Ron Southern's Spruce Meadows a gift that outlives him
'Canada has lost someone who helped make our country great'
He wasn't physically a big man but I came to think of him as a giant.
Ron Southern died on Thursday, and I can't help but feel that Canada has lost someone who helped make our country great.
Mr. Southern founded Spruce Meadows, building it from a cattle feedlot in the foothills outside Calgary into a wonderland for sport.
More than that, he carved out a gathering place where ordinary people flourished in the presence of magnificent animals and became awestruck by our country's raw and powerful beauty.
At Spruce Meadows, the greatest horses and the most talented riders on the planet have engaged in the sport of show jumping for 40 years. World and Olympic champions have made this luscious, emerald-green turf into a spectacular theatre for the drama that is equestrian competition.
Untold riches have been won on its myriad fields of play.
Mr. Southern often referred to Spruce Meadows as being an "unlikely" place for this kind of endeavour to unfold. Perhaps he thought it was too far from the centre or too anti-establishment. It's more likely he fancied the notion that Spruce Meadows was ambitiously creating a new frontier for this kind of sport.
He was, after all, a self-made man who built an internationally-renowned business enterprise from next to nothing.
He loved and respected horses and championed the contribution they made to the Canadian experience. On his watch, no one mistreated or failed to honour these "noble athletes," as he called them. Those who dared to cross that line inevitably paid a price. You didn't want to get on the wrong side of Mr. Southern when it came to this non-negotiable truth.
He thought of Spruce Meadows and trumpeted it as a version of Camelot, that magical court associated with the fabled King Arthur. Mr. Southern translated this romantic notion with the undying support and devotion of his family.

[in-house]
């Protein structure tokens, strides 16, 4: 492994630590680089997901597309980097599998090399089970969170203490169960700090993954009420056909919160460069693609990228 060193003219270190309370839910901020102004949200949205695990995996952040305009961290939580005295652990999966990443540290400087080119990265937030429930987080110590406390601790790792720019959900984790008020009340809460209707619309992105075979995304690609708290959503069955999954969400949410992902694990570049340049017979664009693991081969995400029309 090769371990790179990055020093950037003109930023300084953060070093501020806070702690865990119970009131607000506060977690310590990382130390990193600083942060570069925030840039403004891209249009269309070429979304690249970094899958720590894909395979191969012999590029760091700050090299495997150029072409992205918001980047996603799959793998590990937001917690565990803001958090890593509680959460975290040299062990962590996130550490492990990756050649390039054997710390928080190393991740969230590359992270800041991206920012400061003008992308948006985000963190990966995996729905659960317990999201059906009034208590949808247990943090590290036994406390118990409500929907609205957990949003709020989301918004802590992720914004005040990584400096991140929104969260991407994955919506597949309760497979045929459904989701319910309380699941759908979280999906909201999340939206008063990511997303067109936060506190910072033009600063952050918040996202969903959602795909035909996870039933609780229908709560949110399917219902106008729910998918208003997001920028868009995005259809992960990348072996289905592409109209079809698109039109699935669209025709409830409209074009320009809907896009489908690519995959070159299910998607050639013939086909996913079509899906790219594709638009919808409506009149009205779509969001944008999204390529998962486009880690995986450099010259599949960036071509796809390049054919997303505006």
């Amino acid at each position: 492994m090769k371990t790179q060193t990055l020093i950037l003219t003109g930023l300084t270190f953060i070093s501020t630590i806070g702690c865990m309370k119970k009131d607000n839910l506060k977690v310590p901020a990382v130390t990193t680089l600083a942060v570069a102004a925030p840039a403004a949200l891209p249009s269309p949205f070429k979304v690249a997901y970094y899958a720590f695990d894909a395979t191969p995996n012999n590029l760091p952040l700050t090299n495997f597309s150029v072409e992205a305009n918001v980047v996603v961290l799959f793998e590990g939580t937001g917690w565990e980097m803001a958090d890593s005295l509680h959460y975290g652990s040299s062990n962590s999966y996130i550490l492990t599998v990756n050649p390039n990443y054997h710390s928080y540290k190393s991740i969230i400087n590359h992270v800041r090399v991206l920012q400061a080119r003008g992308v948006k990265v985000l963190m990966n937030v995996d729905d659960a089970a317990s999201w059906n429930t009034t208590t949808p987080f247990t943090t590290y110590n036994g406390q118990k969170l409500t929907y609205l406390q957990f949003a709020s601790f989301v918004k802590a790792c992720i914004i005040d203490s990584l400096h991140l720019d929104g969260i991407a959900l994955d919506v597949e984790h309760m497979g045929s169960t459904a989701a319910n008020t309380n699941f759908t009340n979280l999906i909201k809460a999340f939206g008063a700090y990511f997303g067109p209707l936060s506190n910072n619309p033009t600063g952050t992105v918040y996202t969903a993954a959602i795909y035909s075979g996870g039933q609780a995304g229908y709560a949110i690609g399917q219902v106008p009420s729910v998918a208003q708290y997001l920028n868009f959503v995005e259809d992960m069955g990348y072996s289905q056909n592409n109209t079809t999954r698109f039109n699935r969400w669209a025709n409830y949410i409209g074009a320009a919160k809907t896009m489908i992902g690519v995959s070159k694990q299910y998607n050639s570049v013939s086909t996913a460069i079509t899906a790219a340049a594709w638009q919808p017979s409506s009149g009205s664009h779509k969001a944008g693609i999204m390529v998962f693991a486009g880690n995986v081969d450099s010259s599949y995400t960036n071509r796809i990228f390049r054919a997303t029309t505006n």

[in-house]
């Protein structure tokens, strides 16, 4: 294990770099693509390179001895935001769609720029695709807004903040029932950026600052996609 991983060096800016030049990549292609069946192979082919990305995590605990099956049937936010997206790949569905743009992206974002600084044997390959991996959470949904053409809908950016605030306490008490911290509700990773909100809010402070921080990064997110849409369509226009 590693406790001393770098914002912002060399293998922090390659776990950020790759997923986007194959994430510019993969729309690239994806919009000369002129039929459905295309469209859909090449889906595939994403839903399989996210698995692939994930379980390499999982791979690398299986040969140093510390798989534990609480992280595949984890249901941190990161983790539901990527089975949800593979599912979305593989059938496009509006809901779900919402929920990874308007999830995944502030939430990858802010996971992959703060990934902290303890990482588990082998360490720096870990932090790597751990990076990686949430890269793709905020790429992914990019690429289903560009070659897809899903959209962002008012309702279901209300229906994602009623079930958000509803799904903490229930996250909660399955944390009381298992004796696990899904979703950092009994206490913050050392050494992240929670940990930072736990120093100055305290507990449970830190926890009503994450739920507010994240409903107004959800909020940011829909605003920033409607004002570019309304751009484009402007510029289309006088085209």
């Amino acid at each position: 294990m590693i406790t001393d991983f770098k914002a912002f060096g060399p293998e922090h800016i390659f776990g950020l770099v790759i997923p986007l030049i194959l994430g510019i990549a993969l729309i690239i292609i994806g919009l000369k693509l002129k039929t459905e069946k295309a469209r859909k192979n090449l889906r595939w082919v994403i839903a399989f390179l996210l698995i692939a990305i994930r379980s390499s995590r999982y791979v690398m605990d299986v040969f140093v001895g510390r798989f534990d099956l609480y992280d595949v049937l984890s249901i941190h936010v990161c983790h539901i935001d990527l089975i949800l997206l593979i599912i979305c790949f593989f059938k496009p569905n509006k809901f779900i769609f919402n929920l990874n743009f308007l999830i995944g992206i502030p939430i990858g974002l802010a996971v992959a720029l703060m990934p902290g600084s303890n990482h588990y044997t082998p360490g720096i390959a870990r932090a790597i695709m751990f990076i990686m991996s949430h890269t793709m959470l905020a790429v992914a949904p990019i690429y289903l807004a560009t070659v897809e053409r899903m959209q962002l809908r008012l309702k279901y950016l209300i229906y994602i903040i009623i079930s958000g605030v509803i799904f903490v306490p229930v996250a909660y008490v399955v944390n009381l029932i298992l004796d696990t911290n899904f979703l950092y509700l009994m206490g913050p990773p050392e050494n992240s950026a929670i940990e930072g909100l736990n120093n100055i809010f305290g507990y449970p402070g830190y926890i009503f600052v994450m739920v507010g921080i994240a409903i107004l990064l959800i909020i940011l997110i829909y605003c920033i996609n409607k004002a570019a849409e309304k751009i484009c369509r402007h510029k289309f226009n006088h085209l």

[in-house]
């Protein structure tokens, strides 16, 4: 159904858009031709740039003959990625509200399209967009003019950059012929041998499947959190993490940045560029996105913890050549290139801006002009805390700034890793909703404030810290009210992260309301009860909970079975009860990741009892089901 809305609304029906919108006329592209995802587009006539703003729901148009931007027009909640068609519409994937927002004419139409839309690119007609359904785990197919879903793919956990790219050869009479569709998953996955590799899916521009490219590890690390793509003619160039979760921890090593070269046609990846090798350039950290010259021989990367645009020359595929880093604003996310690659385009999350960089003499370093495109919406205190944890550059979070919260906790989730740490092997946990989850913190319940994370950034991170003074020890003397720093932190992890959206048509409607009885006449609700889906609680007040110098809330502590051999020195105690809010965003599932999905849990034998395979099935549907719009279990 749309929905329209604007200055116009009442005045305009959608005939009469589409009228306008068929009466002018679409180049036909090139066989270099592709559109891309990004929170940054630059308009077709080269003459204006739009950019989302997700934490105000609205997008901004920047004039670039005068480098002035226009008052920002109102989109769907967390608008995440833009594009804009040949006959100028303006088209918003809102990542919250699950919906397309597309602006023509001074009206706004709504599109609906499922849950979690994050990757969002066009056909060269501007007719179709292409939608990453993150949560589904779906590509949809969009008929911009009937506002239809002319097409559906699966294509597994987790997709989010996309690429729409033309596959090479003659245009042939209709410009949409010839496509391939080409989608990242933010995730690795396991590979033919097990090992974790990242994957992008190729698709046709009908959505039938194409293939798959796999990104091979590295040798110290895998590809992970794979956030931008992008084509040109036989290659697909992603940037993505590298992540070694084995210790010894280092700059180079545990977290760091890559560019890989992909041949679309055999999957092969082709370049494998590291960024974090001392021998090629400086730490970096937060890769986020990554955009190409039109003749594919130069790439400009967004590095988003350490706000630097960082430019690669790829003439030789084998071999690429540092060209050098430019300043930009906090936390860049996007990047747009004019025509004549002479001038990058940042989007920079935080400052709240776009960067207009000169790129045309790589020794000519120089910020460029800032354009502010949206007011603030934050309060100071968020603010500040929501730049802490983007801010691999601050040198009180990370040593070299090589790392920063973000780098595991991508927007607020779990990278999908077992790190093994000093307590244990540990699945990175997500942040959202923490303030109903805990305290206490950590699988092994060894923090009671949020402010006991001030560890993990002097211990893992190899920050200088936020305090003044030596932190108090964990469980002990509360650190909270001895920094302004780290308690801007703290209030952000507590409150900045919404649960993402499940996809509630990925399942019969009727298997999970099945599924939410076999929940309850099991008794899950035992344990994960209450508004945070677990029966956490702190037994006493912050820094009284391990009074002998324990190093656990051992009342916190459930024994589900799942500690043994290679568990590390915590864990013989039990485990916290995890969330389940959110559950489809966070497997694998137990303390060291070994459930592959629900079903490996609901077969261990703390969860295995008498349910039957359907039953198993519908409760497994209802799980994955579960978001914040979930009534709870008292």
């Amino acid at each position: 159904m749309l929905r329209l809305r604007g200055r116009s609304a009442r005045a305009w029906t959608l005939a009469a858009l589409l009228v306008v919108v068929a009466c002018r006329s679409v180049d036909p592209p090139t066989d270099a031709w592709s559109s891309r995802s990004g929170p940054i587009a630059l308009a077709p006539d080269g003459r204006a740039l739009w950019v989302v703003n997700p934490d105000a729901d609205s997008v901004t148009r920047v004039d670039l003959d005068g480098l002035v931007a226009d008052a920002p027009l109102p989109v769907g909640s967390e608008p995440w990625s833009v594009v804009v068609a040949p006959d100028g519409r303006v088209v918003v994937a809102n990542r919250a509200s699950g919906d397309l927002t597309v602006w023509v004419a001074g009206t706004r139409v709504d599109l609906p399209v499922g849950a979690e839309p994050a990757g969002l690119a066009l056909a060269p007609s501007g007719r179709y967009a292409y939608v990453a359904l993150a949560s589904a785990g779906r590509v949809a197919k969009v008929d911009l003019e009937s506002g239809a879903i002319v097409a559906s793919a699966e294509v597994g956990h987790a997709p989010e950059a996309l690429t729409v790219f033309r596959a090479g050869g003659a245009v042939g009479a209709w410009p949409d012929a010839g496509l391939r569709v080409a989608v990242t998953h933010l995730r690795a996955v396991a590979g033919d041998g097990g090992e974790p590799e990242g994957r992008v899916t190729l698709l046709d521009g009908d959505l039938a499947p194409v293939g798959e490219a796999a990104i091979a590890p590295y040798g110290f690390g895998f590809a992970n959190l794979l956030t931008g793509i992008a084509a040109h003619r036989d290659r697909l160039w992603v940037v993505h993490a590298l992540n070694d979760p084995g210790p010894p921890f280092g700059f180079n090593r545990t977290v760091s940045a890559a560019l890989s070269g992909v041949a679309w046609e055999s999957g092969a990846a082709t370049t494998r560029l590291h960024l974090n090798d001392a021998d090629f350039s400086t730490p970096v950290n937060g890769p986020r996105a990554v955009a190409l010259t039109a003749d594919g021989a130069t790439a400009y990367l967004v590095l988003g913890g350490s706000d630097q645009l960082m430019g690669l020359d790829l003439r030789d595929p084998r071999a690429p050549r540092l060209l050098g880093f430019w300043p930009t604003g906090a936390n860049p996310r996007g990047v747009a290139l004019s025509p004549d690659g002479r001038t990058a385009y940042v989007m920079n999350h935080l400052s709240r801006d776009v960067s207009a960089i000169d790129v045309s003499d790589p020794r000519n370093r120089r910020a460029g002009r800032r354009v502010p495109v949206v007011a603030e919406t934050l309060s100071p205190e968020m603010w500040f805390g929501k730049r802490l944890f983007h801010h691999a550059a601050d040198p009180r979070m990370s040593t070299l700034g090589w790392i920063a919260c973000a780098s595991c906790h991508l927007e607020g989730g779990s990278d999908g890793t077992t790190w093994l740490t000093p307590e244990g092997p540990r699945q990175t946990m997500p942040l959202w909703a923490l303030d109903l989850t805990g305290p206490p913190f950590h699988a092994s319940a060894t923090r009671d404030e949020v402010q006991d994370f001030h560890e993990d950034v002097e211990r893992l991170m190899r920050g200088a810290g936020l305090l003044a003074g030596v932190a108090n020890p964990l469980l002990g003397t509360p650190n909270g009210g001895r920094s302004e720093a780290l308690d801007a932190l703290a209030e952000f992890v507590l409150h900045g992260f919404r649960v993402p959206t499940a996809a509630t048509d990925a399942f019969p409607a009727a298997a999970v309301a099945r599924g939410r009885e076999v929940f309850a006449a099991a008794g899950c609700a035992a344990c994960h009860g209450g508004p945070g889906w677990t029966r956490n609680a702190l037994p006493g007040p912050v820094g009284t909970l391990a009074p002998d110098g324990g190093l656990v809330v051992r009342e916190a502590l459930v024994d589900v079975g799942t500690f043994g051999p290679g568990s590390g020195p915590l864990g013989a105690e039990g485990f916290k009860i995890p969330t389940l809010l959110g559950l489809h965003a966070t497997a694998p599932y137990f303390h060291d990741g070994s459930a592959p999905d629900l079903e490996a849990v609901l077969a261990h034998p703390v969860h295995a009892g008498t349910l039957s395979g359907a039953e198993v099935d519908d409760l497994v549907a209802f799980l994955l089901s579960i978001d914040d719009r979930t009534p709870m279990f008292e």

More importantly, he shared this rare jewel of the Canadian west with the wider community.
I only once asked him about the price of admission to Spruce Meadows.
"It costs five bucks for as many people as you can cram into your station wagon," he said, laughing. "And if you don't have five bucks, I'll look the other way and you can jump the fence."
I never felt the need to ask him again.
Over the years, millions and millions of people went there to gaze in wonder as the horses jumped. They've languished in the sunshine and huddled under blankets as freezing rain pelted their hides — often in the course of a single afternoon.
Movie stars, prime ministers, presidents and even Queen Elizabeth II herself are on the roster of those who've been drawn to Spruce Meadows. But the most important folks have always been the ordinary ones who have been welcomed without prejudice.
Each and every fan has always been encouraged to reach out and touch the horses and to connect with the creatures who roam the Spruce Meadows grounds.
Mr. Southern's thinking here was that to know the country you might best be advised to get close to the beast that helped build it.
"It's not for me to say, but I think we've found something unique and even special at Spruce Meadows," Mr. Southern always said.
It was his greatest understatement.
Each spring, for a quarter of a century, it has been my good fortune to venture to Spruce Meadows. My sense of amazement never wanes at its humble yet striking grandeur.
Mr. Southern was always there to greet me, and we chatted at least once a season. Now that he's gone I will miss the way he had about him.
I believe he and his family have delivered something of real value to all Canadians.
They have given us a lasting national treasure.